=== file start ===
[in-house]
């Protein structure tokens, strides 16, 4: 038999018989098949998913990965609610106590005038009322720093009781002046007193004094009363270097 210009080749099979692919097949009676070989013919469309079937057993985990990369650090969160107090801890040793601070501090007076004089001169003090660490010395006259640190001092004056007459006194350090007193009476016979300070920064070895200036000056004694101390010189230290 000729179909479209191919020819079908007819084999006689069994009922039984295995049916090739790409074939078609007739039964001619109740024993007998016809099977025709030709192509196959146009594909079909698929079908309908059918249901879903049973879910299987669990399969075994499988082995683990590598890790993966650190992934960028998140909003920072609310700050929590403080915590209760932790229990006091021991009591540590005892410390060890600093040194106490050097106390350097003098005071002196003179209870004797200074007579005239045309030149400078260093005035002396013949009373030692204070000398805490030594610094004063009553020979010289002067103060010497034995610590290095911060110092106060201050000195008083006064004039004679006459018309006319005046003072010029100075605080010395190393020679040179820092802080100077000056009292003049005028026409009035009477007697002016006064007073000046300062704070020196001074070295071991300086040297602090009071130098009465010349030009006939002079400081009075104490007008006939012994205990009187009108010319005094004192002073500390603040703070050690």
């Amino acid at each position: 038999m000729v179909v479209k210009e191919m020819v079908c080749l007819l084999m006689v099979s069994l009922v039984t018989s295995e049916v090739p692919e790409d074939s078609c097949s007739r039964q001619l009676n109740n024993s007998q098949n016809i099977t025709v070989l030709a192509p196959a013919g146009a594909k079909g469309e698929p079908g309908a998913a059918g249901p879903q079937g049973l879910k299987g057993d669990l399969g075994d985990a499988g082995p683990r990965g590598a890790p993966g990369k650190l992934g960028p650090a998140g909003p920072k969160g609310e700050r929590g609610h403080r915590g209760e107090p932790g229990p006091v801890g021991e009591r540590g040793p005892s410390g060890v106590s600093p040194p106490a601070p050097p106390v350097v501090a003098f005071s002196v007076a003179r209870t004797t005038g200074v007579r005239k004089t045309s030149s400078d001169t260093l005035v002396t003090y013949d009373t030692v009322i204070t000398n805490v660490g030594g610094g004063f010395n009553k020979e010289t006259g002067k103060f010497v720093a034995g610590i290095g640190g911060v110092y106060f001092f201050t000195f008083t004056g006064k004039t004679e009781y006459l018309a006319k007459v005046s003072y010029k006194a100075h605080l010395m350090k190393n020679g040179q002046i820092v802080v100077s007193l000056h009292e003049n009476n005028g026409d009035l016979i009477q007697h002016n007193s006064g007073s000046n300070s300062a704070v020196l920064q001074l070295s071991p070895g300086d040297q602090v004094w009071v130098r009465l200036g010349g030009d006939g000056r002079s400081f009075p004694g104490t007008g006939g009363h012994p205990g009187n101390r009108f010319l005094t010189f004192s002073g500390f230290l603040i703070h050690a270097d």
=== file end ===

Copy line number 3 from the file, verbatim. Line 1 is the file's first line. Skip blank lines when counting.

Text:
């Amino acid at each position: 038999m000729v179909v479209k210009e191919m020819v079908c080749l007819l084999m006689v099979s069994l009922v039984t018989s295995e049916v090739p692919e790409d074939s078609c097949s007739r039964q001619l009676n109740n024993s007998q098949n016809i099977t025709v070989l030709a192509p196959a013919g146009a594909k079909g469309e698929p079908g309908a998913a059918g249901p879903q079937g049973l879910k299987g057993d669990l399969g075994d985990a499988g082995p683990r990965g590598a890790p993966g990369k650190l992934g960028p650090a998140g909003p920072k969160g609310e700050r929590g609610h403080r915590g209760e107090p932790g229990p006091v801890g021991e009591r540590g040793p005892s410390g060890v106590s600093p040194p106490a601070p050097p106390v350097v501090a003098f005071s002196v007076a003179r209870t004797t005038g200074v007579r005239k004089t045309s030149s400078d001169t260093l005035v002396t003090y013949d009373t030692v009322i204070t000398n805490v660490g030594g610094g004063f010395n009553k020979e010289t006259g002067k103060f010497v720093a034995g610590i290095g640190g911060v110092y106060f001092f201050t000195f008083t004056g006064k004039t004679e009781y006459l018309a006319k007459v005046s003072y010029k006194a100075h605080l010395m350090k190393n020679g040179q002046i820092v802080v100077s007193l000056h009292e003049n009476n005028g026409d009035l016979i009477q007697h002016n007193s006064g007073s000046n300070s300062a704070v020196l920064q001074l070295s071991p070895g300086d040297q602090v004094w009071v130098r009465l200036g010349g030009d006939g000056r002079s400081f009075p004694g104490t007008g006939g009363h012994p205990g009187n101390r009108f010319l005094t010189f004192s002073g500390f230290l603040i703070h050690a270097d």